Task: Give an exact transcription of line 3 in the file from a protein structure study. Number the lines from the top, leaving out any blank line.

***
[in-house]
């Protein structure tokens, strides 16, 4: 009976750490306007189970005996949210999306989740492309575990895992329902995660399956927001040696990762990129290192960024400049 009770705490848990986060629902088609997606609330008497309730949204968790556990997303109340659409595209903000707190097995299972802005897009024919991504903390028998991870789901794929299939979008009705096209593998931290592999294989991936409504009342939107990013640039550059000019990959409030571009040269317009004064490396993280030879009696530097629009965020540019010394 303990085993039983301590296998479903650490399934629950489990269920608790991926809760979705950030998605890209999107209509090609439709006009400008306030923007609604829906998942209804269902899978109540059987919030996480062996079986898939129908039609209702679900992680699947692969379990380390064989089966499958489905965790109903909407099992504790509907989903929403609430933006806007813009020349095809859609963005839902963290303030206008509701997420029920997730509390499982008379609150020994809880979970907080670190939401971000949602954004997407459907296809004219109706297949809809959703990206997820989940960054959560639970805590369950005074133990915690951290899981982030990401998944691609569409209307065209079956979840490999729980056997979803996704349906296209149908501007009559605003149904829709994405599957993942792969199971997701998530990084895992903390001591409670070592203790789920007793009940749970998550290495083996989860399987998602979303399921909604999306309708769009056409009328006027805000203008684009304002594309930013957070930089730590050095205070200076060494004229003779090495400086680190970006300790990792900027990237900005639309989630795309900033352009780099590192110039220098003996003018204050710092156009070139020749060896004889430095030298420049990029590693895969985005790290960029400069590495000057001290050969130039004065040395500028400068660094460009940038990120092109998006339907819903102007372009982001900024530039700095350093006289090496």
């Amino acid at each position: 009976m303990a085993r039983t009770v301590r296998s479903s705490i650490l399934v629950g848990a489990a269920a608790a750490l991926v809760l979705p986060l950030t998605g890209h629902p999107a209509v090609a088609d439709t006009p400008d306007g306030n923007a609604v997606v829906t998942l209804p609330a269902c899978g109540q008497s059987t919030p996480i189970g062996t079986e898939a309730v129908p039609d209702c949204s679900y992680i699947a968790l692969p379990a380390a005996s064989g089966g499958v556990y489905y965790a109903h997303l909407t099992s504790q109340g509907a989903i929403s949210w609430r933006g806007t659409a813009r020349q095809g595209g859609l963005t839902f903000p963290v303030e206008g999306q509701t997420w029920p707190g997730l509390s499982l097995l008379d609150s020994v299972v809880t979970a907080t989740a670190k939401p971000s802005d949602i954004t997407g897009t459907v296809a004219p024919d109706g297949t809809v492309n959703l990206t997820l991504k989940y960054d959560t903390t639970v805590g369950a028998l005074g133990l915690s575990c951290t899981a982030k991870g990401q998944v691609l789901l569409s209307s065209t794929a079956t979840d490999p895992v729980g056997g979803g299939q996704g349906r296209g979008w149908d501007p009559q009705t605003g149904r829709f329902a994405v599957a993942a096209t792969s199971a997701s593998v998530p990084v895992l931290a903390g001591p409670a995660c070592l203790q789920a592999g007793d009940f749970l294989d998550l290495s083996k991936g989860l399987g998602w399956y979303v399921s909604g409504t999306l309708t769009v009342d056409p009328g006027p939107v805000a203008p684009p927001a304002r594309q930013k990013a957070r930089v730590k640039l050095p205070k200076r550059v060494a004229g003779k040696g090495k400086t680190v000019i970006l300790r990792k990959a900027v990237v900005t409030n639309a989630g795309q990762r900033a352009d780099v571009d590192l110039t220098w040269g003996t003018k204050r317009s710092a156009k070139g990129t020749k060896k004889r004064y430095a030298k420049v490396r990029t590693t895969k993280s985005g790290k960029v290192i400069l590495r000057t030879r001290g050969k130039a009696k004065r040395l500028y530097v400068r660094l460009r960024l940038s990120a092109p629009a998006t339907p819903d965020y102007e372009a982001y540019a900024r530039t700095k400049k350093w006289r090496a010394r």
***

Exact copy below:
């Amino acid at each position: 009976m303990a085993r039983t009770v301590r296998s479903s705490i650490l399934v629950g848990a489990a269920a608790a750490l991926v809760l979705p986060l950030t998605g890209h629902p999107a209509v090609a088609d439709t006009p400008d306007g306030n923007a609604v997606v829906t998942l209804p609330a269902c899978g109540q008497s059987t919030p996480i189970g062996t079986e898939a309730v129908p039609d209702c949204s679900y992680i699947a968790l692969p379990a380390a005996s064989g089966g499958v556990y489905y965790a109903h997303l909407t099992s504790q109340g509907a989903i929403s949210w609430r933006g806007t659409a813009r020349q095809g595209g859609l963005t839902f903000p963290v303030e206008g999306q509701t997420w029920p707190g997730l509390s499982l097995l008379d609150s020994v299972v809880t979970a907080t989740a670190k939401p971000s802005d949602i954004t997407g897009t459907v296809a004219p024919d109706g297949t809809v492309n959703l990206t997820l991504k989940y960054d959560t903390t639970v805590g369950a028998l005074g133990l915690s575990c951290t899981a982030k991870g990401q998944v691609l789901l569409s209307s065209t794929a079956t979840d490999p895992v729980g056997g979803g299939q996704g349906r296209g979008w149908d501007p009559q009705t605003g149904r829709f329902a994405v599957a993942a096209t792969s199971a997701s593998v998530p990084v895992l931290a903390g001591p409670a995660c070592l203790q789920a592999g007793d009940f749970l294989d998550l290495s083996k991936g989860l399987g998602w399956y979303v399921s909604g409504t999306l309708t769009v009342d056409p009328g006027p939107v805000a203008p684009p927001a304002r594309q930013k990013a957070r930089v730590k640039l050095p205070k200076r550059v060494a004229g003779k040696g090495k400086t680190v000019i970006l300790r990792k990959a900027v990237v900005t409030n639309a989630g795309q990762r900033a352009d780099v571009d590192l110039t220098w040269g003996t003018k204050r317009s710092a156009k070139g990129t020749k060896k004889r004064y430095a030298k420049v490396r990029t590693t895969k993280s985005g790290k960029v290192i400069l590495r000057t030879r001290g050969k130039a009696k004065r040395l500028y530097v400068r660094l460009r960024l940038s990120a092109p629009a998006t339907p819903d965020y102007e372009a982001y540019a900024r530039t700095k400049k350093w006289r090496a010394r």